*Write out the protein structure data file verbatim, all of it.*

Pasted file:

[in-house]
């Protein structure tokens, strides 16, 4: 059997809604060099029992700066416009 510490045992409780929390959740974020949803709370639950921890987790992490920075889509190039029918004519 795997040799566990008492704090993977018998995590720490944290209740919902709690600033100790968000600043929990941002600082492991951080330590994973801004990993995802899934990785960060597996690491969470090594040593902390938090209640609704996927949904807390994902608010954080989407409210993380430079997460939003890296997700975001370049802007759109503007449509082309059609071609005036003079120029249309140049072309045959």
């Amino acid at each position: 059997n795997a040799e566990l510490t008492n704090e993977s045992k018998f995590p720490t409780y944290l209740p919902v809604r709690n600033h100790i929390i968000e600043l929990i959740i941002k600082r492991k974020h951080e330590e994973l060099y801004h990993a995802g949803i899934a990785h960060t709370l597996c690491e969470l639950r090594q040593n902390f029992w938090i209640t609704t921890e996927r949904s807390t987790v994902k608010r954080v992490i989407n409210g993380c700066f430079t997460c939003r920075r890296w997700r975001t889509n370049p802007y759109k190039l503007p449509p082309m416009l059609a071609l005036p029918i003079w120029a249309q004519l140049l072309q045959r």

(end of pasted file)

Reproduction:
[in-house]
């Protein structure tokens, strides 16, 4: 059997809604060099029992700066416009 510490045992409780929390959740974020949803709370639950921890987790992490920075889509190039029918004519 795997040799566990008492704090993977018998995590720490944290209740919902709690600033100790968000600043929990941002600082492991951080330590994973801004990993995802899934990785960060597996690491969470090594040593902390938090209640609704996927949904807390994902608010954080989407409210993380430079997460939003890296997700975001370049802007759109503007449509082309059609071609005036003079120029249309140049072309045959």
């Amino acid at each position: 059997n795997a040799e566990l510490t008492n704090e993977s045992k018998f995590p720490t409780y944290l209740p919902v809604r709690n600033h100790i929390i968000e600043l929990i959740i941002k600082r492991k974020h951080e330590e994973l060099y801004h990993a995802g949803i899934a990785h960060t709370l597996c690491e969470l639950r090594q040593n902390f029992w938090i209640t609704t921890e996927r949904s807390t987790v994902k608010r954080v992490i989407n409210g993380c700066f430079t997460c939003r920075r890296w997700r975001t889509n370049p802007y759109k190039l503007p449509p082309m416009l059609a071609l005036p029918i003079w120029a249309q004519l140049l072309q045959r």